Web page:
The Union’s final offer, on the other hand, would not. The Union essentially argues that the current climate of violence against Federal employees warrants the introduction of extraordinary safety measures in SSA field offices, and that physical assaults are likely to increase in the near future when drug addicts and alcoholics who have been receiving disability benefits are informed that such payments could cease. While I respect the Union’s legitimate safety concerns, the implementation of the modifications it proposes would at most lead only to a marginal increase in employees’ comfort levels. They would not, however, provide realistic protections against an individual who is truly determined to do harm. Any increase in employees’ sense of security also would be at the expense of the Employer’s mission, which is to provide efficient and courteous service to claimants.

    As the Employer points out, higher level AFGE and SSA representatives have already negotiated a number of agreements intended to ensure the health and safety of bargaining-unit employees. One such agreement, introduced by the Union during the mediation phase of the proceeding, is particularly noteworthy in that it specifically concerns understandings reached by the parties regarding "Public Law 103-296," i.e., the changes enacted by Congress potentially affecting the disability benefits of drug addicts and alcoholics. It contains an extensive section on health and safety which indicates the actions to be taken if serious incidents should occur as a result of the new legislation.(3) Given the existence of these negotiated agreements, the parties already appear to have taken reasonable steps to prepare for its impact. In summary, although some of the modifications the Union proposes are unobjectionable, for the reasons presented, I shall order the adoption of the Employer’s final offer to resolve the dispute.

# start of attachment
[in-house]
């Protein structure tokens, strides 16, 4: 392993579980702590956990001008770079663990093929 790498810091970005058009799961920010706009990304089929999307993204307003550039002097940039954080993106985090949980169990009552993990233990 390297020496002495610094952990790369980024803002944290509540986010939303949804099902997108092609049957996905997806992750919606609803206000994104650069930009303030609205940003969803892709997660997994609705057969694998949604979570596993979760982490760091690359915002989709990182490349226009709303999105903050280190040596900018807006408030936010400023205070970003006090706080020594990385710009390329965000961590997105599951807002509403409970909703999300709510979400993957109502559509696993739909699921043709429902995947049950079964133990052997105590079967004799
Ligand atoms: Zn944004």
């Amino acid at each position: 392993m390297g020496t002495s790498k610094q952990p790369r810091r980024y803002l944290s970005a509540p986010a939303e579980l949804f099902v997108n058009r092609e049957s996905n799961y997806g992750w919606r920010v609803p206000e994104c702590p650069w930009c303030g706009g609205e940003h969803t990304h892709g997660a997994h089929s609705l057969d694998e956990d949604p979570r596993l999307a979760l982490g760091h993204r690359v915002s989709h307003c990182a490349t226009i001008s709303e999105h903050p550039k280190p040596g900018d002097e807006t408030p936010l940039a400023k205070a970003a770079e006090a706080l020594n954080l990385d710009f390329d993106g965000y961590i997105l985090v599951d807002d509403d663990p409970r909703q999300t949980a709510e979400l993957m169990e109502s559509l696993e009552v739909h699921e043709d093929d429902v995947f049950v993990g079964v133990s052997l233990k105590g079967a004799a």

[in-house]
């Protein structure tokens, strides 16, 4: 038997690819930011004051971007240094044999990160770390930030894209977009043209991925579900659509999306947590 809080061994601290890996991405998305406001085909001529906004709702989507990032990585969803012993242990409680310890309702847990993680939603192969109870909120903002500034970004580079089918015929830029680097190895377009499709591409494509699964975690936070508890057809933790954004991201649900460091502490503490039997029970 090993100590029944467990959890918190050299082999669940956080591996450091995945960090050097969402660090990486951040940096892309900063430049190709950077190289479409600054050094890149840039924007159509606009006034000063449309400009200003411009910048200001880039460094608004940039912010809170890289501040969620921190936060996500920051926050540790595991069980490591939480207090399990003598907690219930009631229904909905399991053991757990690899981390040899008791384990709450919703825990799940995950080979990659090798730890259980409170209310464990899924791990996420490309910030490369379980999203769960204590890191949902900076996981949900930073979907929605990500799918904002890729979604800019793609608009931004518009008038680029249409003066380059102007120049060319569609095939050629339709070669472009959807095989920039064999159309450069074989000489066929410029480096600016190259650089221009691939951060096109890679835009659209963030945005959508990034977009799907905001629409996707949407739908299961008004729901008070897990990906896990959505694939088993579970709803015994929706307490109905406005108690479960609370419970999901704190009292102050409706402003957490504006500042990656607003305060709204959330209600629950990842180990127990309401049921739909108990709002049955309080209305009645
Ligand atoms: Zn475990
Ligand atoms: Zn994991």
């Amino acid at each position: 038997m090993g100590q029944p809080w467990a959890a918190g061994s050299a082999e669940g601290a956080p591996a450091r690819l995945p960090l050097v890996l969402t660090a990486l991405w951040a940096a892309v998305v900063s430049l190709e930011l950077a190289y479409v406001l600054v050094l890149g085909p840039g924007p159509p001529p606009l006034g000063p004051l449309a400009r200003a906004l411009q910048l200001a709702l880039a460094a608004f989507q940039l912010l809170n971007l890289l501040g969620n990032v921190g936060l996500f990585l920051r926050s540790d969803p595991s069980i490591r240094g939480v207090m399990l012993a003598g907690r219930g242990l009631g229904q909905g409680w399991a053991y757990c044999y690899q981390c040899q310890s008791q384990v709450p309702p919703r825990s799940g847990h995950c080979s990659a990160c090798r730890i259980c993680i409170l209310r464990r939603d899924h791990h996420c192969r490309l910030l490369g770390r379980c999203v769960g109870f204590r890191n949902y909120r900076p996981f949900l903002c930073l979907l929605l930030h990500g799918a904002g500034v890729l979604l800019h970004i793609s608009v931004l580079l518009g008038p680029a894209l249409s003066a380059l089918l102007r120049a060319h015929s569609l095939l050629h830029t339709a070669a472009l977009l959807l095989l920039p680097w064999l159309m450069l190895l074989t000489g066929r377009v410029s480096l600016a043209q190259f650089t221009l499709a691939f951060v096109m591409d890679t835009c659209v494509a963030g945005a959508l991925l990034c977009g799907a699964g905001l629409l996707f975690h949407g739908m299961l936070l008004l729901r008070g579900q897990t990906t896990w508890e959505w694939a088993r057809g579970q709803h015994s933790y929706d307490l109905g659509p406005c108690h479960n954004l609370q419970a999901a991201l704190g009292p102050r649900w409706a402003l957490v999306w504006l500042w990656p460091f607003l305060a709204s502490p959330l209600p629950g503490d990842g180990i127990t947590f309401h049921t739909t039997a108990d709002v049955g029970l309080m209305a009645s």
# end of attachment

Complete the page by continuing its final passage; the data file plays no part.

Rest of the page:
The parties shall adopt the Employer’s final offer.


H. Joseph Schimansky


June 6, 1996

Washington, D.C.


1.At the end of the proceeding on May 13, 1996, the parties were instructed that posthearing briefs, if any, were to be mailed by May 20, 1996. Although the Union reconfirmed its intention to submit a posthearing brief by telephone on May 16, no posthearing brief from the Union has been received as of the date of this Opinion and Decision.

2.The Employer also contends that the sneeze shield proposal is addressed by an April 1996 memorandum implementing SSA’s “Tuberculosis Interviewing Policy for Field Operations,” developed by a national level bilateral labor/management Field Office Health and Safety Committee.

3.In addition, administrative notice is taken of an article on page 4 of the June 3, 1996, edition of the Federal Times which reports that SSA “is placing guards in every office that requests one, fearing backlash from alcoholics and drug addicts who soon could be cut off from benefits.”